Minimalist and slow travel for sustainability: An interview with Queenie Mak

Both minimalist and slow travel are powerful tools towards sustainability in travel that should be talked more about. Yet, there are large amounts of travelers doing this as a living, even now during a pandemic, these individuals are floating around slowly, making a minimal impact on their destinations.

I’m super excited that Queenie Mak, founder of the minimalist solo female travel blog, MS Travel Solo, brings up the topic in this inspiring interview about responsible travel.

But before we get into the good stuff, let’s get to know Queenie a little more.

Meet Queenie Mak

Queenie is a Chinese-Canadian solo traveler and blogger behind MS Travel Solo, a website featuring solo travel destinations, solo travel tips, and minimalist travel. 

Born in Hong Kong and grew up in Toronto, Canada, Queenie has been traveling solo for more than 18 years. Even though she had many career changes, traveling has always been there. So she took the opportunity to return to Asia four years ago to travel full-time, search for off the beaten path places and start a blog about solo travel. She wants to use her blog as a platform to show women that traveling solo is not so scary, but rather very empowering. 

An interview with Queenie Mak

Interview with Queenie Mak

What does travel mean to you?

Traveling means the world to me! I’ve been a traveler my whole life (since the age of two). And I started traveling solo in my mid 20’s and haven’t stop ever since.

Ever since I was a young kid, I’ve always been a wanderer. I like to roam around and discover new things. I love the freedom that comes with exploring and venturing out into the world. 

And when I travel alone, I learn a lot about myself. I am who I am today is because of all my solo traveling experiences. I became more independent and more confident, not only in my travel life but also in my everyday life. I find that I am much more decisive, and I take the initiative to do a lot of things. And I feel the happiest when I am on the road by myself. 

What does responsible tourism mean to you?

For me, responsible tourism means being conscious of the way I travel and how my actions impact the world, specifically sustainability and the supporting local economy.

In terms of sustainability, I try not to create more waste by buying food with packages, bottled water, etc. I travel with my own set of utensils, including a metal straw. Recently I added a collapsible container for take-away food, and I always have a cloth bag for grocery shopping.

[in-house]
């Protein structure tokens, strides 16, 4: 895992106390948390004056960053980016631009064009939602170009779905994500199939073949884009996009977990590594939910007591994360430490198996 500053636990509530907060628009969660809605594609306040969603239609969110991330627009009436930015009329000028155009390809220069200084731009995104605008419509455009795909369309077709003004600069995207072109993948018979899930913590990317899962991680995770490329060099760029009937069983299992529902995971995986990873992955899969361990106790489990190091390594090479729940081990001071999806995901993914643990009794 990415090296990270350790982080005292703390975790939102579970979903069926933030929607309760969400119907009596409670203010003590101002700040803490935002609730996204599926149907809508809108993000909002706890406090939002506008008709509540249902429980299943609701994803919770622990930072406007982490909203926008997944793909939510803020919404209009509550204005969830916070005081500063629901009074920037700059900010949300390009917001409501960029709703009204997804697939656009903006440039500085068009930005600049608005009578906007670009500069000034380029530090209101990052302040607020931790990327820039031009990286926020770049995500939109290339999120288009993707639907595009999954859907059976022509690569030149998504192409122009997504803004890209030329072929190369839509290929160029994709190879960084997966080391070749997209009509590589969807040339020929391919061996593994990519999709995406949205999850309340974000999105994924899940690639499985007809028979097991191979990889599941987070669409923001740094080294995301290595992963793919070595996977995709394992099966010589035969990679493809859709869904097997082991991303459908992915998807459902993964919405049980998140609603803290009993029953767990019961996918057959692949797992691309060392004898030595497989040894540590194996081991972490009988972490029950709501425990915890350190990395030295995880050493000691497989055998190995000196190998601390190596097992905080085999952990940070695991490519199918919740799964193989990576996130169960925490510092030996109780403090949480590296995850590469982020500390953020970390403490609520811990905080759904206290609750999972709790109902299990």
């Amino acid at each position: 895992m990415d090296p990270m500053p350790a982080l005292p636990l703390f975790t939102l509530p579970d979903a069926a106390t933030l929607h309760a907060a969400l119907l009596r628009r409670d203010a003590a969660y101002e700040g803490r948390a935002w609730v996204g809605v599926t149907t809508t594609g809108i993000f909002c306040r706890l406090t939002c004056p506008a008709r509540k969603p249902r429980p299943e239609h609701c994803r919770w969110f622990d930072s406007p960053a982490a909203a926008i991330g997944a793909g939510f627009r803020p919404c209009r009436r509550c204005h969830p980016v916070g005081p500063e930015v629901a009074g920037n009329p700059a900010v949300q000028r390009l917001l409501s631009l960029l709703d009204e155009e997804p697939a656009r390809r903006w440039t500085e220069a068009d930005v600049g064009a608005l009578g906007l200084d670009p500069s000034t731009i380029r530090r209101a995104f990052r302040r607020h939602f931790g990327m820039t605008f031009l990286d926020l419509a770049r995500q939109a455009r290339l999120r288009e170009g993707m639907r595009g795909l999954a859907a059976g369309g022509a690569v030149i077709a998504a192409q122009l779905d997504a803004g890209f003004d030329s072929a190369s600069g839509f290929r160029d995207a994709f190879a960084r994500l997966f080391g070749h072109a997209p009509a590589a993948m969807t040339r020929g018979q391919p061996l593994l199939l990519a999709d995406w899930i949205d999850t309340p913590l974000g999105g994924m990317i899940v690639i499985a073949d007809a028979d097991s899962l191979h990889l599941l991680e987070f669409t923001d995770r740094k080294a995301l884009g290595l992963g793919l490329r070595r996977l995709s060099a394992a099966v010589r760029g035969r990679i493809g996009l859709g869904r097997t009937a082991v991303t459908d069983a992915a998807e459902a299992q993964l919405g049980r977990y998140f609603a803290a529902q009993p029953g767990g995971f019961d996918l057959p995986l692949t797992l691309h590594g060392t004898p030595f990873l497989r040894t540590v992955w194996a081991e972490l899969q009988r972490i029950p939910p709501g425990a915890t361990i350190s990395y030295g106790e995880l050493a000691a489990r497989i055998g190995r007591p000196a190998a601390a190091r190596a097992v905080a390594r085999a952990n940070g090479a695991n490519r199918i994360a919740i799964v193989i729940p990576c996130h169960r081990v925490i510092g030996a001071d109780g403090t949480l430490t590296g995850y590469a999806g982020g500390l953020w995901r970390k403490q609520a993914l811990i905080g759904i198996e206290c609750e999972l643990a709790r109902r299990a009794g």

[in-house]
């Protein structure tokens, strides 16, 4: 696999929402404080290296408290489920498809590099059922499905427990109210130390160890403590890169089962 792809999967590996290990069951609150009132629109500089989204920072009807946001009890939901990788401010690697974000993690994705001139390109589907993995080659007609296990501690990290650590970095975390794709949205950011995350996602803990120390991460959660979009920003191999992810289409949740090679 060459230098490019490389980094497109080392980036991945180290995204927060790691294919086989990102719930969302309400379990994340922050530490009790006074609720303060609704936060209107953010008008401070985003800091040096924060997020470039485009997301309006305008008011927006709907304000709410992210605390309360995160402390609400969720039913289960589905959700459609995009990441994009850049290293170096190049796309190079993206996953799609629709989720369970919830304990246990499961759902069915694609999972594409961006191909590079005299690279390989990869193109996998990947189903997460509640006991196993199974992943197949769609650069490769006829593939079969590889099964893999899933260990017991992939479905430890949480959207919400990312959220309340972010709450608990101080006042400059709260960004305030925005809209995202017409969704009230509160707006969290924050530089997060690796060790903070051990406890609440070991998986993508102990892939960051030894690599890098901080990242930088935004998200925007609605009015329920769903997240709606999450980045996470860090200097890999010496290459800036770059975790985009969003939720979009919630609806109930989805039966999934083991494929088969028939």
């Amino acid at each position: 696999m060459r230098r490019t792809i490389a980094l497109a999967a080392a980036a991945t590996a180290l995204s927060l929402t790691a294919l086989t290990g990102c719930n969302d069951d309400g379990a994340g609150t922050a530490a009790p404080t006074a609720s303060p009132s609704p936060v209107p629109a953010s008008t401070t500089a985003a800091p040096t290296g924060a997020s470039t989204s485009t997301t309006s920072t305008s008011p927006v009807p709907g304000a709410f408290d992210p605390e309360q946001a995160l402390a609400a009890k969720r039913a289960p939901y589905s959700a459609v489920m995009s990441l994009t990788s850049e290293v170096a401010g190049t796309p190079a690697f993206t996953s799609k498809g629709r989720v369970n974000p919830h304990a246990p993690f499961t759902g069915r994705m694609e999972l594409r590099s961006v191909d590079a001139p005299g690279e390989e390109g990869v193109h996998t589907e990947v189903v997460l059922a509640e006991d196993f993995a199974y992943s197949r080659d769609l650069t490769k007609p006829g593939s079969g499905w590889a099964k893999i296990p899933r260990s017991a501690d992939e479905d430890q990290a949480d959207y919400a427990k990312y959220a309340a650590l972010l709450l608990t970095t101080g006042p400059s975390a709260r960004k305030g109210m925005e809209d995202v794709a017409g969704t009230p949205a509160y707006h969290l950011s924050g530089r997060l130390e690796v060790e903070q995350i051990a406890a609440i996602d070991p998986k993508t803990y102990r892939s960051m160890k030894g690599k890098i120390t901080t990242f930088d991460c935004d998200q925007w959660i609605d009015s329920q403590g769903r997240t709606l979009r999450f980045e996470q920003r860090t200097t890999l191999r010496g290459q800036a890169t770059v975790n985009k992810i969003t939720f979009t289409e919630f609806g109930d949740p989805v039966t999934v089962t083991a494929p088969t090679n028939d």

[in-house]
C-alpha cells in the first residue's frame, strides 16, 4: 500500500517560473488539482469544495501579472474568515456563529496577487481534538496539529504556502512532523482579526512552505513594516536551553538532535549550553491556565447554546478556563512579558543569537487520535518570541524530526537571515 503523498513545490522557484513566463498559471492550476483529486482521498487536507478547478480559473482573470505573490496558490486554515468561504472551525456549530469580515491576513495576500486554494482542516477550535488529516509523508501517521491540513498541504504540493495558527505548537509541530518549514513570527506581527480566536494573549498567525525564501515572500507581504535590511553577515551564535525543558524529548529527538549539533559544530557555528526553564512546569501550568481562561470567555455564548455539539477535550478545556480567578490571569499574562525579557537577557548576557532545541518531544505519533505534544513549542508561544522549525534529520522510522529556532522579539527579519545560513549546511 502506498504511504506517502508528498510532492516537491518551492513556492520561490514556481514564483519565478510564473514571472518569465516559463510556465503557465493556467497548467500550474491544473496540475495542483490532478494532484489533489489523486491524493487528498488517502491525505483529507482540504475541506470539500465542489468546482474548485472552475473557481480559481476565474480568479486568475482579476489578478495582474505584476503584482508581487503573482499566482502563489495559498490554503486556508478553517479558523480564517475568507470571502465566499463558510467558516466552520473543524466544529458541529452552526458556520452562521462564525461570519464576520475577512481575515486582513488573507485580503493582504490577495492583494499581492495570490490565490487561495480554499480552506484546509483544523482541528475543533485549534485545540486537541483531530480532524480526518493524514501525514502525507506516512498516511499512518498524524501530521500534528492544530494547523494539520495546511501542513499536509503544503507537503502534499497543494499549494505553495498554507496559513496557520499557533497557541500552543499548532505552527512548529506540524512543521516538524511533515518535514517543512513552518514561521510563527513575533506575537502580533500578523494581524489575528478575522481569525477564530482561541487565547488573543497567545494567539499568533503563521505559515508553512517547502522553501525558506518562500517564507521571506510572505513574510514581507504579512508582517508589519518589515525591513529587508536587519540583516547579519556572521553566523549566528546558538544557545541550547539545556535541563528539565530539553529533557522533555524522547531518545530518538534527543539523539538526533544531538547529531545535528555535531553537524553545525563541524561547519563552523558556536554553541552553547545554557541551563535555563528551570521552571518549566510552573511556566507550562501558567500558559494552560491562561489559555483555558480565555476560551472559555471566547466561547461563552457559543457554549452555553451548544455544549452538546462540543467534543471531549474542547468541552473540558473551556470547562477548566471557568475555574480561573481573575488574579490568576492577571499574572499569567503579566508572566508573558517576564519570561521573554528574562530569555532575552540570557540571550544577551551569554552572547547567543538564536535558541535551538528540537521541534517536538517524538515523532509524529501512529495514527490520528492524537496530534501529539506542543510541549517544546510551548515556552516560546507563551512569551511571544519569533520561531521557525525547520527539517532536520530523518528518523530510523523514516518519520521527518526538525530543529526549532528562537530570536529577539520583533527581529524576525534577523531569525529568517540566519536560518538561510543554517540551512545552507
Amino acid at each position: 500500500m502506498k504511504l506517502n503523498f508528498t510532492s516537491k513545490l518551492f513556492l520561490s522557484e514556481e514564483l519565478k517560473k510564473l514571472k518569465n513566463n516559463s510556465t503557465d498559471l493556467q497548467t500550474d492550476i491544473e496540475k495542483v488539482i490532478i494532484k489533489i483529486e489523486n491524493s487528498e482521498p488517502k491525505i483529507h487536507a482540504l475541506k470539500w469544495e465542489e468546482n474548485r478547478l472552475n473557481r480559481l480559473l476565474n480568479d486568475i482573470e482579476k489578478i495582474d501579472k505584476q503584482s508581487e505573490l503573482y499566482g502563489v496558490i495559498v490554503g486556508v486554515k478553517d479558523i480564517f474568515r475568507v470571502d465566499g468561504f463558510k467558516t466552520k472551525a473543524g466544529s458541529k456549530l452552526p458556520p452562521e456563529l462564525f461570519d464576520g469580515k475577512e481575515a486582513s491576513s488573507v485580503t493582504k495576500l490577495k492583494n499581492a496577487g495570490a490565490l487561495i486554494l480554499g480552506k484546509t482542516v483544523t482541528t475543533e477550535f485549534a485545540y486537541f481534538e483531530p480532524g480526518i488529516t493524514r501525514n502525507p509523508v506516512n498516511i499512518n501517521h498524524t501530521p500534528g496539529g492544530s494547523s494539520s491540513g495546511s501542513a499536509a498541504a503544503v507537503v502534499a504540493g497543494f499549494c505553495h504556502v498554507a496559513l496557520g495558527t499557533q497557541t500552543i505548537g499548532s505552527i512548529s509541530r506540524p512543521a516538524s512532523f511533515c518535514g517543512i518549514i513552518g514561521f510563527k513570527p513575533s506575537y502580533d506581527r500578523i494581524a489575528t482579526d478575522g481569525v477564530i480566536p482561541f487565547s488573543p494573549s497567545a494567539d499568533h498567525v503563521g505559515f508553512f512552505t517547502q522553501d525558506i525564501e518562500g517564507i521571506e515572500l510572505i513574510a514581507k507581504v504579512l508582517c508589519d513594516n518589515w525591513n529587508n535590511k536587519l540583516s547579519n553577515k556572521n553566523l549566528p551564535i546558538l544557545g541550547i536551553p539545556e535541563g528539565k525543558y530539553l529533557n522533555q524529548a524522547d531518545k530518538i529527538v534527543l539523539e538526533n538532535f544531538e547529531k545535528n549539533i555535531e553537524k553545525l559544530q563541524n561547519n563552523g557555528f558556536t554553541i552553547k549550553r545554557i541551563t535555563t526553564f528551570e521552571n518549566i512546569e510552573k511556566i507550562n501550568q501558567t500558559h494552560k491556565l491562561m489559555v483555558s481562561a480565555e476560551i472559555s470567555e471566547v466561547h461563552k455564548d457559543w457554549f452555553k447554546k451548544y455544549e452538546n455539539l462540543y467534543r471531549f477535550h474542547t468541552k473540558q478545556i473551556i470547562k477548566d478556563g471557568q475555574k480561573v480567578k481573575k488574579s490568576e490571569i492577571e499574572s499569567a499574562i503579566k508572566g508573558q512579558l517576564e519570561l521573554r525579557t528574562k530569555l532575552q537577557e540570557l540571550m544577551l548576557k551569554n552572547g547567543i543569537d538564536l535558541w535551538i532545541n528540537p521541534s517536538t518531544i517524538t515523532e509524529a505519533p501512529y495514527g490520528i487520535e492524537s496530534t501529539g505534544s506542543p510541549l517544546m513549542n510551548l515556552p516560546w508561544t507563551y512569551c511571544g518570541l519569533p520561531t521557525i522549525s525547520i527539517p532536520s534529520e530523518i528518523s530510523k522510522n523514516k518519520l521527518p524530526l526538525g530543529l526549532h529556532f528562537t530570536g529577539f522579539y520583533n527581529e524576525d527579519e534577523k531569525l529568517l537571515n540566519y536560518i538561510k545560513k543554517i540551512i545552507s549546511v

I’ve been slow traveling the past few years, and it allowed me to be more present and to connect with the local environment and local people. I always buy food from local markets over supermarkets, and I eat at local authentic mom-and-pop restaurants over big restaurant chains. I really believe in supporting local businesses because they give the city so much character and charm, and those are the precise reasons why I want to travel and visit those places. 

Queenie Mak

When did you first start to be conscious about the way you travel and the effects your travels have on your destination?

I brought a 75-liter backpack on my big backpacking trip in 2008, which included a countless amount of summer clothes and random things like a bedsheet! I realized how physically and mentally drained I was by dragging around a big backpack. And I didn’t use half the stuff in my bag!

After that trip, I started to trim away my belongings. I downsized to a 55-liter backpack, then a 33-liter. Currently, I use a 24-liter pack for any trip. It can be a long weekend trip to a 5-month journey. 

Through this process, I became aware of how little I actually need. My road to minimalist travel has freed up my mental headspace and allowed me to be present and really prioritize what is important. 

And it changed the way I travel. I would support local businesses by staying in local accommodations rather than big hotel chains. I would travel by bus instead of flying because I want to minimize my carbon footprint. And I do simple things like eating in instead of getting take-out so I can reduce unnecessary waste and also have the ability to connect with locals and have an authentic experience.